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Key Economic Trends

  • The U.S. trade deficit with Russia decreased by $5.5 billion (31 percent) to $12.3 billion as decreases in exports were outpaced by import decreases. The global financial crisis that began in the last quarter of 2008 hurt the Russian economy. The resulting drop in global demand, the tightening of credit, and the fall in prices of commodities (especially petroleum products) contributed to an 8 percent decrease in Russia’s 2009 gross domestic product (GDP).
  • U.S. exports to Russia declined by $3.8 billion (42 percent) to $5.2 billion. The top three U.S. export categories—agricultural products, transportation equipment, and machinery—accounted for the majority of U.S. exports to Russia. Exports in all three product groups fell because of a contracting Russian economy.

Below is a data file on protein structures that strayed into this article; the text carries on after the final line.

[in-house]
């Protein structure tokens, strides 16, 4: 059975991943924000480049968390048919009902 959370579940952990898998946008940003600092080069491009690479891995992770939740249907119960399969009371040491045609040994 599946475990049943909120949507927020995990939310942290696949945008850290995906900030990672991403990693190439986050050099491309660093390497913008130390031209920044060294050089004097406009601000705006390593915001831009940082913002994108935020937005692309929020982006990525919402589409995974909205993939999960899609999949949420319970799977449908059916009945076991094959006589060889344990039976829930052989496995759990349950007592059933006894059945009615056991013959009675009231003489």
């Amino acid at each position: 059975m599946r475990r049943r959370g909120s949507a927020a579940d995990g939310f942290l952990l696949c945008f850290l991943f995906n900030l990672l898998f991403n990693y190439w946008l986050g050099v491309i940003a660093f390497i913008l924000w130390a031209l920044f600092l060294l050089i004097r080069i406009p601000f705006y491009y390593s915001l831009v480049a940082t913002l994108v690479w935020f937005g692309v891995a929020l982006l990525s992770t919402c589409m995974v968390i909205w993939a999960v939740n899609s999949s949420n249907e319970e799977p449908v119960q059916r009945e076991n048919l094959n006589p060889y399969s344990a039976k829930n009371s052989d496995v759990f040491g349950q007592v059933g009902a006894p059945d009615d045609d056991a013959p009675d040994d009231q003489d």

• U.S. imports from Russia decreased by $9.3 billion (34 percent) to $17.4 billion. Energy-related products were the largest U.S. import from Russia, decreasing by price as well as volume. The decline in value of U.S. imports of minerals and metals as well as chemicals also contributed to the overall drop in U.S. imports from Russia.

Trade Shifts from 2008 to 2009

  • U.S. trade deficit: Decreased by $5.5 billion (31 percent) to $12.3 billion
  • U.S. exports: Decreased by $3.8 billion (42 percent) to $5.2 billion
  • U.S. imports: Decreased by $9.3 billion (35 percent) to $17.4 billion

Other Government Resources

U.S. Central Intelligence Agency
World Factbook - Russia

U.S. Department of Energy, Energy Information Administration
Country Analysis Brief – Russia

U.S. Department of State
Background Note – Russia